Vinyl Confessions: The Legal Bustle in Zeppelin’s Hedgerow

Spirit
Spirit

It’s never hard for Led Zeppelin to generate news coverage. For a while though, the coverage wasn’t all positive.

Jimmy Page and Robert Plant have prevailed in an L.A. courtroom, found not guilty of intentionally copying notes from psychedelic rock staple Spirit’s instrumental track “Taurus” for their mega-behemoth anthem “Stairway to Heaven.” The claim from Spirit’s side was that Page was likely “inspired” to write “Stairway” after hearing Spirit perform “Taurus” back in the day when both toured together in the late 1960s.

When it comes to the worlds of music and copyright, the word “inspiration” was — and still is– dangerous.

In 1980, the eminent hipsters in Steely Dan released their Gaucho album, and with it the title track of the same name. Both Donald Fagen and Walter Becker said they were “inspired” to compose the tune after hearing jazz pianist Keith Jarrett’s own composition, “Long as You Know You’re Living Yours.” Jarrett overlooked the compliment – he sued for copyright infringement and ultimately prevailed. He received a co-writing credit and a share of the song’s royalties.

Copyright cases in music are nothing new. Who could forget the time John Fogerty was sued for plagiarizing himself (“The Old Man Down the Road” vs. “Run Through the Jungle”)? Or when Robin Thicke was forced to shell out millions to Marvin Gaye’s family (“Blurred Lines” vs. “Got to Give It Up (Pt. 1).” Has it really been 40-plus years since the late George Harrison lost a case to the Chiffons (“My Sweet Lord” vs. “He’s So Fine”)?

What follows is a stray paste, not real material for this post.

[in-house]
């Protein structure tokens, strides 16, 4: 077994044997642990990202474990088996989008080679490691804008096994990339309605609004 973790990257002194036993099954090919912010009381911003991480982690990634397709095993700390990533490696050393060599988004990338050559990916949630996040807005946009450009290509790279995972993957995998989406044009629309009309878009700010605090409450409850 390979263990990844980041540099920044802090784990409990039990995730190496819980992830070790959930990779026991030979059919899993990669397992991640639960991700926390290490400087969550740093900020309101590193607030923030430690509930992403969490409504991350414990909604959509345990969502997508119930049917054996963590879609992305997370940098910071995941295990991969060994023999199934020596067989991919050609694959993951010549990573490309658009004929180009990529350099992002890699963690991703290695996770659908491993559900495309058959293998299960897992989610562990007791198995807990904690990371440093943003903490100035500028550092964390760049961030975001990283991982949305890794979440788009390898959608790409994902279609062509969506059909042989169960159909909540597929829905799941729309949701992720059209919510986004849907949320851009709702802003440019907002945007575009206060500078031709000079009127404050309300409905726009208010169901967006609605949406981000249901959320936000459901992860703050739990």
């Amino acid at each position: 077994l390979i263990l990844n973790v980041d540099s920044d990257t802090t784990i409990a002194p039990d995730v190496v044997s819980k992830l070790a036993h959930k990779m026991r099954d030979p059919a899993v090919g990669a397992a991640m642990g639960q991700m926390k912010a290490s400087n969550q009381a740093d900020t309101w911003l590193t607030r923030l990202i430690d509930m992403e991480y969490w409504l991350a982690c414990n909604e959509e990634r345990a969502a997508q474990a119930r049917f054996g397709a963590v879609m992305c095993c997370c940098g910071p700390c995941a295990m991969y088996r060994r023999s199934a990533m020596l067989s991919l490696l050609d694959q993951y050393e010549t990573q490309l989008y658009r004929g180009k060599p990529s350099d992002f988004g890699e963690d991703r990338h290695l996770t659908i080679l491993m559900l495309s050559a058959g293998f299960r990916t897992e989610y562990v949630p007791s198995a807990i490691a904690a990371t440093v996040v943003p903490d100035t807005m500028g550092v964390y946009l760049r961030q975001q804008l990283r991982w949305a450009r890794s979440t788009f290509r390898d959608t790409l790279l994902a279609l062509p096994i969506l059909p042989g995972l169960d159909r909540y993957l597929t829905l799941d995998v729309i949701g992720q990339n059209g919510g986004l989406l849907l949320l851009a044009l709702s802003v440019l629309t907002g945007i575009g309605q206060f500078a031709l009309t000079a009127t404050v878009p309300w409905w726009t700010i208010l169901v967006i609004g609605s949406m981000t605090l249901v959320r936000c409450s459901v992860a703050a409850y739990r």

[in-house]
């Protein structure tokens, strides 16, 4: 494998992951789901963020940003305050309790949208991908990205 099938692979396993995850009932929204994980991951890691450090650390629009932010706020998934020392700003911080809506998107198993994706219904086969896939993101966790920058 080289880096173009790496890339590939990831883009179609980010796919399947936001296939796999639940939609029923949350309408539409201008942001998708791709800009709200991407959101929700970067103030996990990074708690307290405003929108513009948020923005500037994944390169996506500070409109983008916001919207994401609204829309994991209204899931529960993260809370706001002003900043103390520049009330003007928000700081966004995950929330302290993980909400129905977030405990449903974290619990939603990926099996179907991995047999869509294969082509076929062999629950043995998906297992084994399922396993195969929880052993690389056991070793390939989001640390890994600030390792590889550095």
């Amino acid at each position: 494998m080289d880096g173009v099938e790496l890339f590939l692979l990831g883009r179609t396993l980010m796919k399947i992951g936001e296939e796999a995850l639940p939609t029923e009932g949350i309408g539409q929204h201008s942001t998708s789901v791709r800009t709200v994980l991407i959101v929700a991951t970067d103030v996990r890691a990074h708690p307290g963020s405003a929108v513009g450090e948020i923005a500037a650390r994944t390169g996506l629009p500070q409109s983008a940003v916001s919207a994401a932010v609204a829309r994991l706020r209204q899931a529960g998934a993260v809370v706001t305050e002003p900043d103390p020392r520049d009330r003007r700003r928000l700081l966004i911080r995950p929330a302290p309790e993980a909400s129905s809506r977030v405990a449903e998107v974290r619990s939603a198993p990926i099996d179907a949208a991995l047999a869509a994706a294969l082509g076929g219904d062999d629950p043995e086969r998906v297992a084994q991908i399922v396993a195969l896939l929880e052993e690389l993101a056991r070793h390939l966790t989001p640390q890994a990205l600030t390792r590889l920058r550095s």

Zeppelin has danced this legal dance before. The band had to credit bluesman Willie Dixon and settle with him financially after the latter sued over parts of his “You Need Love” being inserted into “Whole Lotta Love.”

Though Spirit lost this, most recent case, there is one upside – the band is probably more well-known now than it ever was during its tenure.

Commercially, the five-piece never did much, but in the era of fuzzy guitars and trippy lyrics, the group fit right in. They could write catchy tunes like “Morning Will Come” and “I Got a Line On You” (their only Top 40 hit) but also write head-scratchers like “Mechanical World.” Their influence extended to pop songstress Pink, who sampled the band’s “Fresh Garbage” on her song “Feel Good Time.” Even by association, the band can be considered famous. Member Jay Ferguson not only is a successful TV composer (The Office), but he scored a major solo hit in ’78 with “Thunder Island.”

Plus, the band was a true family affair. Seated behind the drums was the bold, bald jazzman Ed Cassidy, stepfather to singer and guitarist Randy California.

Zeppelin is obviously the better-known band. But Spirit being in the same company with them – albeit from a legal point-of-view – is a surefire way to get the public listening to them. “Taurus” is the starting point but from there, there are four main albums to explore: Spirit (1968), The Family That Plays Together (1969), Clear (1969) and Twelve Dreams of Dr. Sardonicus (1970).

I know the jury has reached its verdict. All I’m trying to do is emphasize how a band like Spirit could wield some kind of influence over the mightiest of rock gods. The rock gods may have won the legal battle, but Spirit now has the potential to win the listening war.

-Ira Kantor

 

Dig the column? Reach out to Ira via email at ikantor84@gmail.com or on Twitter at @ira_kantor

Got something to say?